Trained innate immunity and resistance to Mycobacterium tuberculosis infection
until further notice
SourceClinical Microbiology and Infection, 25, 12, (2019), pp. 1468-1472
Article / Letter to editor
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Clinical Microbiology and Infection
SubjectRadboudumc 4: lnfectious Diseases and Global Health RIHS: Radboud Institute for Health Sciences; Radboudumc 4: lnfectious Diseases and Global Health RIMLS: Radboud Institute for Molecular Life Sciences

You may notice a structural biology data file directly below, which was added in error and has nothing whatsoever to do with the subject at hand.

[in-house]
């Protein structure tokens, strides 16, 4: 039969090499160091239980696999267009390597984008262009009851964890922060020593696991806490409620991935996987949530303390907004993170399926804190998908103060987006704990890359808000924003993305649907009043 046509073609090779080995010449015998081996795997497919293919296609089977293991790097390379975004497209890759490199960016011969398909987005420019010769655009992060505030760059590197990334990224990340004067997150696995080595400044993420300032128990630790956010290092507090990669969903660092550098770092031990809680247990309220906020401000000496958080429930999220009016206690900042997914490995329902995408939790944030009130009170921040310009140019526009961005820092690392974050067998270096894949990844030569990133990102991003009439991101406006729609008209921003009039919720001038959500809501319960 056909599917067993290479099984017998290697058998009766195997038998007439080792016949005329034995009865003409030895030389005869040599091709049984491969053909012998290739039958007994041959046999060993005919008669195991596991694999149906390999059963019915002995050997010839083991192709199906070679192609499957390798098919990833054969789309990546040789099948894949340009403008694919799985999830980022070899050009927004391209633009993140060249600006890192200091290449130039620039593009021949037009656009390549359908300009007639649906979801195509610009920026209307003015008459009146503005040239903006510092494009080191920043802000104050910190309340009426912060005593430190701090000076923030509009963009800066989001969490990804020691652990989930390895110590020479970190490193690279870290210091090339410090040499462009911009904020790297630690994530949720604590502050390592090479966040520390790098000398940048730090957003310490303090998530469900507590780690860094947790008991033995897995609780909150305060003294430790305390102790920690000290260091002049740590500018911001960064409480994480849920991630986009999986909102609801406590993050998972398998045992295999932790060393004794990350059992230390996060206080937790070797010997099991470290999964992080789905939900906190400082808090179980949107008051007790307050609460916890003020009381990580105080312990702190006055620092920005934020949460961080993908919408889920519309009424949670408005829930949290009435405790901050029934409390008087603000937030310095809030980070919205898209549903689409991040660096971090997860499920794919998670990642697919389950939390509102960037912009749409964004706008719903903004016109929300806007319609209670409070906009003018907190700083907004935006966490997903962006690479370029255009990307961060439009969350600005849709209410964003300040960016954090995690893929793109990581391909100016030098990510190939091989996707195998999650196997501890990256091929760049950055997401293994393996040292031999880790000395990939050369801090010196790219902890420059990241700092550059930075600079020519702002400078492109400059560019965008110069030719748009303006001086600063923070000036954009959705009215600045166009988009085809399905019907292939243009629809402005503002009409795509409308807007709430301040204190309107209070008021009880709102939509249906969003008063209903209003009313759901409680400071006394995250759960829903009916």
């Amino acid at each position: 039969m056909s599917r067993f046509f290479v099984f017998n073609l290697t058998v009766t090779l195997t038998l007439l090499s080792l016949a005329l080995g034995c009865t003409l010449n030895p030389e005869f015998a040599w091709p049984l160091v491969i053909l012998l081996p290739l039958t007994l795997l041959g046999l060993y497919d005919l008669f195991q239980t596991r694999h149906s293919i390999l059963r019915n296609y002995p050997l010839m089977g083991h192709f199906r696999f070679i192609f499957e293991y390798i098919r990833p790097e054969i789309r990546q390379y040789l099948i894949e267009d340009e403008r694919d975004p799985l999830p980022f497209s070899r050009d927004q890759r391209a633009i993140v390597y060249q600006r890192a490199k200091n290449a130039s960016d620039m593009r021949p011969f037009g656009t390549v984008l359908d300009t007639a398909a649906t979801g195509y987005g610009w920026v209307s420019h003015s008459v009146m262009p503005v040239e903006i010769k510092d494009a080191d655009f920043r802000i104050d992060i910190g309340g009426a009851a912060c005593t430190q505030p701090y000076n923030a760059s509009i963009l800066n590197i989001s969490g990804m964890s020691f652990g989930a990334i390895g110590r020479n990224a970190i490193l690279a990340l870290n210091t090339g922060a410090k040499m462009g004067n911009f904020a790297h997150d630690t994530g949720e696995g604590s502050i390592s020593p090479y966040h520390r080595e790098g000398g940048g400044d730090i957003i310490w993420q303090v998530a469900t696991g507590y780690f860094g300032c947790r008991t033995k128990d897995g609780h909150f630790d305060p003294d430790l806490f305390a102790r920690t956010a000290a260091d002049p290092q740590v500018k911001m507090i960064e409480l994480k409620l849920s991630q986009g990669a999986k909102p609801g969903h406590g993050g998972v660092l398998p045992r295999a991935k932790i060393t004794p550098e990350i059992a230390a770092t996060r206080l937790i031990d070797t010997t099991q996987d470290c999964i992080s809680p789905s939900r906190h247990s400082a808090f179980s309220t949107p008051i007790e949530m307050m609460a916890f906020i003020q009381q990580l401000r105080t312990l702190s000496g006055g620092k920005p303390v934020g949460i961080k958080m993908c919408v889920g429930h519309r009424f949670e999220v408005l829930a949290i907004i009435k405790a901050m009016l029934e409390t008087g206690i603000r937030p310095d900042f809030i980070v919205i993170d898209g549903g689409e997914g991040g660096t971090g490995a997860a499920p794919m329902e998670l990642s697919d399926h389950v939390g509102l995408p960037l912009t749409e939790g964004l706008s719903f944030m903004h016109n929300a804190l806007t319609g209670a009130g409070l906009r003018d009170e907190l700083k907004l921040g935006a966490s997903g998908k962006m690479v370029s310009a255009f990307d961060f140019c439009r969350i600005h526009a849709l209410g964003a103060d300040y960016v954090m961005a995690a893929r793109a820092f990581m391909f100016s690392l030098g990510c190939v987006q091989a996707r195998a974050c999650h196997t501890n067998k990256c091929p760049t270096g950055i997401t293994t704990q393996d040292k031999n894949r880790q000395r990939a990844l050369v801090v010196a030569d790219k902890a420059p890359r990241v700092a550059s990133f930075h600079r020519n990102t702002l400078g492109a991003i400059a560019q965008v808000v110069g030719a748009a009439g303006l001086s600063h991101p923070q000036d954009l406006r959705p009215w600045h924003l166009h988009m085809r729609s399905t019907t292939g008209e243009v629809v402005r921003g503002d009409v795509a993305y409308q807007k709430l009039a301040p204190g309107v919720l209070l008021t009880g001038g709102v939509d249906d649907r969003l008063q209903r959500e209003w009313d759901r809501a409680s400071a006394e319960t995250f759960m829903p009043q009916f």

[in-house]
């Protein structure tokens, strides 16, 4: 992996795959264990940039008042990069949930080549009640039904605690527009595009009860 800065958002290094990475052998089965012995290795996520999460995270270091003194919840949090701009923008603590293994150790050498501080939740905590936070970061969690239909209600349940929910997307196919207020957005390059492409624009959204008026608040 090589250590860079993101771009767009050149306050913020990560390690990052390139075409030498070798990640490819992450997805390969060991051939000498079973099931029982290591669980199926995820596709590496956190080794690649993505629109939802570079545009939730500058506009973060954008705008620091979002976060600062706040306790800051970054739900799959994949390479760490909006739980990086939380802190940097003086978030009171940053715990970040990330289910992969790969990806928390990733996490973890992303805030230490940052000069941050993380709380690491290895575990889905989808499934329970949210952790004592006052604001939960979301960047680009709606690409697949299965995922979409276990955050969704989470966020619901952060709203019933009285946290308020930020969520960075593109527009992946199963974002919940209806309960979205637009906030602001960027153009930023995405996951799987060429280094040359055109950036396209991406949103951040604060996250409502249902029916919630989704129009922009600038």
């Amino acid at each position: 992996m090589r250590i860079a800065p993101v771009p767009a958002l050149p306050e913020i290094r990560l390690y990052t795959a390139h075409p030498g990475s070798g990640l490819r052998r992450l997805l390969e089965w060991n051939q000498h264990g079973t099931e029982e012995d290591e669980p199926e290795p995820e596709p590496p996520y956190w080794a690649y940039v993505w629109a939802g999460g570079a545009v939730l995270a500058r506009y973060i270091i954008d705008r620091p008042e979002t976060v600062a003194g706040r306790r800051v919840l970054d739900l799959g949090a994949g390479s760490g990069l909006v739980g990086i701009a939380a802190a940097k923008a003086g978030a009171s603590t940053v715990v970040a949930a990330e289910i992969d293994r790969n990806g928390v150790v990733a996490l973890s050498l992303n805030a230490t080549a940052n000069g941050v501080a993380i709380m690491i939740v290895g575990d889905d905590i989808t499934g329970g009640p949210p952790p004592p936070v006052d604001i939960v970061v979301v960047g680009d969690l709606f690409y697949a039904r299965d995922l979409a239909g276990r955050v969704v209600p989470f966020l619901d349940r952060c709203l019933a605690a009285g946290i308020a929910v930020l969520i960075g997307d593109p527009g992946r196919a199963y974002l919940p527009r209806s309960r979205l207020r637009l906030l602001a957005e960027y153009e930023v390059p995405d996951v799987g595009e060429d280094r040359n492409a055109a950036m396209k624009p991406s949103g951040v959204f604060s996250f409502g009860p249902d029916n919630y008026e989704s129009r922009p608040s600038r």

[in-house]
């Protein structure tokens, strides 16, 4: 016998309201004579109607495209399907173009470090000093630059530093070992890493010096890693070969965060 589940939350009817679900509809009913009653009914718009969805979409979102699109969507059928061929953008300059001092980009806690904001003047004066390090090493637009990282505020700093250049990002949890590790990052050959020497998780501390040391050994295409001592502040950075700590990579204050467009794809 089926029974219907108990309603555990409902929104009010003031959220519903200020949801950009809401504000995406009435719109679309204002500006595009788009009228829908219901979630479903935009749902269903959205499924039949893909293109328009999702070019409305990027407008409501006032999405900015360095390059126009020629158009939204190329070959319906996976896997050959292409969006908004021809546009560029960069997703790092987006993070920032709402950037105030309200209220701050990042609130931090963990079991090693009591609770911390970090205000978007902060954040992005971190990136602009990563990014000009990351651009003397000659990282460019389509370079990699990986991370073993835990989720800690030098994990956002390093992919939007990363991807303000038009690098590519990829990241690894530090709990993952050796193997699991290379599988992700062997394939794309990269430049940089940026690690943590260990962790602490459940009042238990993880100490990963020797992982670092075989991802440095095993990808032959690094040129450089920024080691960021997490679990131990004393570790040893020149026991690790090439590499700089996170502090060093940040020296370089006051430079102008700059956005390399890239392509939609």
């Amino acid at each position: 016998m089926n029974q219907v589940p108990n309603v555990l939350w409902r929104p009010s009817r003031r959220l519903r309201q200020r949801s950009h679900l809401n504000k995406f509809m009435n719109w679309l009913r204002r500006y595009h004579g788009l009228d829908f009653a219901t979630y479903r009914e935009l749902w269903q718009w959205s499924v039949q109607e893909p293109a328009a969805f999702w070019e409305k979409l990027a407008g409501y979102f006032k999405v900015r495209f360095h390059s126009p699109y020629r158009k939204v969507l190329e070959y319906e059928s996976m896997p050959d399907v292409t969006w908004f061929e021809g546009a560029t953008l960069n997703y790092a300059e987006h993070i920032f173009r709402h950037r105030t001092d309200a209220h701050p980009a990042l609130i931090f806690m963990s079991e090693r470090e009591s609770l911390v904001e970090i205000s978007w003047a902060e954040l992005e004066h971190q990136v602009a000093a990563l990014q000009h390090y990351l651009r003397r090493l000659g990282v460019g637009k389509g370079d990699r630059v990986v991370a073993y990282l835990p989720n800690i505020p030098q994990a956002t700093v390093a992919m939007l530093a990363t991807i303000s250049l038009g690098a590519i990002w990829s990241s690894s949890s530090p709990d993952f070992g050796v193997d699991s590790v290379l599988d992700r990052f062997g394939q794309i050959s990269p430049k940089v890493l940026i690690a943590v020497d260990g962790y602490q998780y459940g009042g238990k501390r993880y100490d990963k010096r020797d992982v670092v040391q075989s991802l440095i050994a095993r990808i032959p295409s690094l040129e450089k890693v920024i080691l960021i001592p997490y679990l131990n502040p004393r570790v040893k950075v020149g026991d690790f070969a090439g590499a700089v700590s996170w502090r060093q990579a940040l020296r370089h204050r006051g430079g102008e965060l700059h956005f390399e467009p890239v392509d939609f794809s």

BACKGROUND: Some individuals, even when heavily exposed to an infectious tuberculosis patient, develop neither active nor latent tuberculosis infection (LTBI). This 'early clearance' of Mycobacterium tuberculosis is associated with a history of bacillus Calmette-Guerin (BCG) vaccination. As BCG vaccination can boost innate immune responses through a process termed 'trained immunity', we hypothesize that BCG-induced trained innate immunity contributes to early clearance of M. tuberculosis. OBJECTIVES: We describe the epidemiological evidence and biological concepts of early clearance and trained immunity, and the possible relation between these two processes through BCG vaccination. SOURCES: Relevant data from published reports up to November 2018 were examined in the conduct of this review. CONTENT: Several observational studies and one recent randomized trial support the concept that boosting innate immunity contributes to protection against M. tuberculosis infection, with BCG vaccination providing approximately 50% protection. The molecular mechanisms mediating early clearance remain largely unknown, but we propose that trained immunity, characterized by epigenetic and metabolic reprogramming of innate immune cells such as monocytes or macrophages, is at least partially responsible for eliminating the mycobacteria and inducing early clearance. IMPLICATIONS: Future studies should examine if BCG revaccination increases early clearance of M. tuberculosis through induction of trained immunity. Epigenetic or metabolic modulation may further boost BCG-induced trained innate immunity to promote tuberculosis prevention. New tuberculosis vaccine candidates should also be examined for their capacity to improve protection against M. tuberculosis infection and induce trained immunity.
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